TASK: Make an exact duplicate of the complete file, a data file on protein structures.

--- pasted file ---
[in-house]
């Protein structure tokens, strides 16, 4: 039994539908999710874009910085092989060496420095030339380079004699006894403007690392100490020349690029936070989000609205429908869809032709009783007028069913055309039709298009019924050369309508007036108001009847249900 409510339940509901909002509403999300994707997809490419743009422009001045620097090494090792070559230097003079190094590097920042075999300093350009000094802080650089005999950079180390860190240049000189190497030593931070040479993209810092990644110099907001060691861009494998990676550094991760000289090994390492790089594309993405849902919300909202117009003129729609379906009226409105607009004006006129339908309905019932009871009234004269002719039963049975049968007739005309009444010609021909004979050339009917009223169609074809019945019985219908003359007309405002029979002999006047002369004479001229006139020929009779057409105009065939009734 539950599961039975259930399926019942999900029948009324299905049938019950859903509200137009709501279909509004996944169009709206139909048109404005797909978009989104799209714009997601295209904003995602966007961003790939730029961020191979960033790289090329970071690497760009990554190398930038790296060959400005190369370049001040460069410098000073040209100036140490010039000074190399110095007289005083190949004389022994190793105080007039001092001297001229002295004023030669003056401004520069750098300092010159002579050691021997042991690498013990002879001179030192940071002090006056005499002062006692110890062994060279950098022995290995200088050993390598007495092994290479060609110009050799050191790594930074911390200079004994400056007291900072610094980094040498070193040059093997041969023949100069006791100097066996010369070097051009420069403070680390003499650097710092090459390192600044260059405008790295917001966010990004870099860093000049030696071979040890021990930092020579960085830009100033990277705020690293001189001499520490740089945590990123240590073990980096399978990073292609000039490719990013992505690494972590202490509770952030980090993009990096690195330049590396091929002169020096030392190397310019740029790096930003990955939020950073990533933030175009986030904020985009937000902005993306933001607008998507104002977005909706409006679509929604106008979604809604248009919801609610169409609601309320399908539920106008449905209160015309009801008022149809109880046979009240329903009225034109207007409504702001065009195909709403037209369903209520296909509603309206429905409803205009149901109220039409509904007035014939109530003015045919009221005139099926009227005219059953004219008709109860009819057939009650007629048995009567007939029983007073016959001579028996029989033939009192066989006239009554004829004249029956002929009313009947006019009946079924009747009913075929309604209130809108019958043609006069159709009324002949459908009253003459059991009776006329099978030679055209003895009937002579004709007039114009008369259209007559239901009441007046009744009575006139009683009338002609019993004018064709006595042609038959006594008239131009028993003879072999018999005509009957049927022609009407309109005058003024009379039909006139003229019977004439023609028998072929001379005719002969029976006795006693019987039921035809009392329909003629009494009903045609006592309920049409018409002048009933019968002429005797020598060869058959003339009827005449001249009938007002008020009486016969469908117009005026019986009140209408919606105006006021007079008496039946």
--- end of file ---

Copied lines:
[in-house]
């Protein structure tokens, strides 16, 4: 039994539908999710874009910085092989060496420095030339380079004699006894403007690392100490020349690029936070989000609205429908869809032709009783007028069913055309039709298009019924050369309508007036108001009847249900 409510339940509901909002509403999300994707997809490419743009422009001045620097090494090792070559230097003079190094590097920042075999300093350009000094802080650089005999950079180390860190240049000189190497030593931070040479993209810092990644110099907001060691861009494998990676550094991760000289090994390492790089594309993405849902919300909202117009003129729609379906009226409105607009004006006129339908309905019932009871009234004269002719039963049975049968007739005309009444010609021909004979050339009917009223169609074809019945019985219908003359007309405002029979002999006047002369004479001229006139020929009779057409105009065939009734 539950599961039975259930399926019942999900029948009324299905049938019950859903509200137009709501279909509004996944169009709206139909048109404005797909978009989104799209714009997601295209904003995602966007961003790939730029961020191979960033790289090329970071690497760009990554190398930038790296060959400005190369370049001040460069410098000073040209100036140490010039000074190399110095007289005083190949004389022994190793105080007039001092001297001229002295004023030669003056401004520069750098300092010159002579050691021997042991690498013990002879001179030192940071002090006056005499002062006692110890062994060279950098022995290995200088050993390598007495092994290479060609110009050799050191790594930074911390200079004994400056007291900072610094980094040498070193040059093997041969023949100069006791100097066996010369070097051009420069403070680390003499650097710092090459390192600044260059405008790295917001966010990004870099860093000049030696071979040890021990930092020579960085830009100033990277705020690293001189001499520490740089945590990123240590073990980096399978990073292609000039490719990013992505690494972590202490509770952030980090993009990096690195330049590396091929002169020096030392190397310019740029790096930003990955939020950073990533933030175009986030904020985009937000902005993306933001607008998507104002977005909706409006679509929604106008979604809604248009919801609610169409609601309320399908539920106008449905209160015309009801008022149809109880046979009240329903009225034109207007409504702001065009195909709403037209369903209520296909509603309206429905409803205009149901109220039409509904007035014939109530003015045919009221005139099926009227005219059953004219008709109860009819057939009650007629048995009567007939029983007073016959001579028996029989033939009192066989006239009554004829004249029956002929009313009947006019009946079924009747009913075929309604209130809108019958043609006069159709009324002949459908009253003459059991009776006329099978030679055209003895009937002579004709007039114009008369259209007559239901009441007046009744009575006139009683009338002609019993004018064709006595042609038959006594008239131009028993003879072999018999005509009957049927022609009407309109005058003024009379039909006139003229019977004439023609028998072929001379005719002969029976006795006693019987039921035809009392329909003629009494009903045609006592309920049409018409002048009933019968002429005797020598060869058959003339009827005449001249009938007002008020009486016969469908117009005026019986009140209408919606105006006021007079008496039946």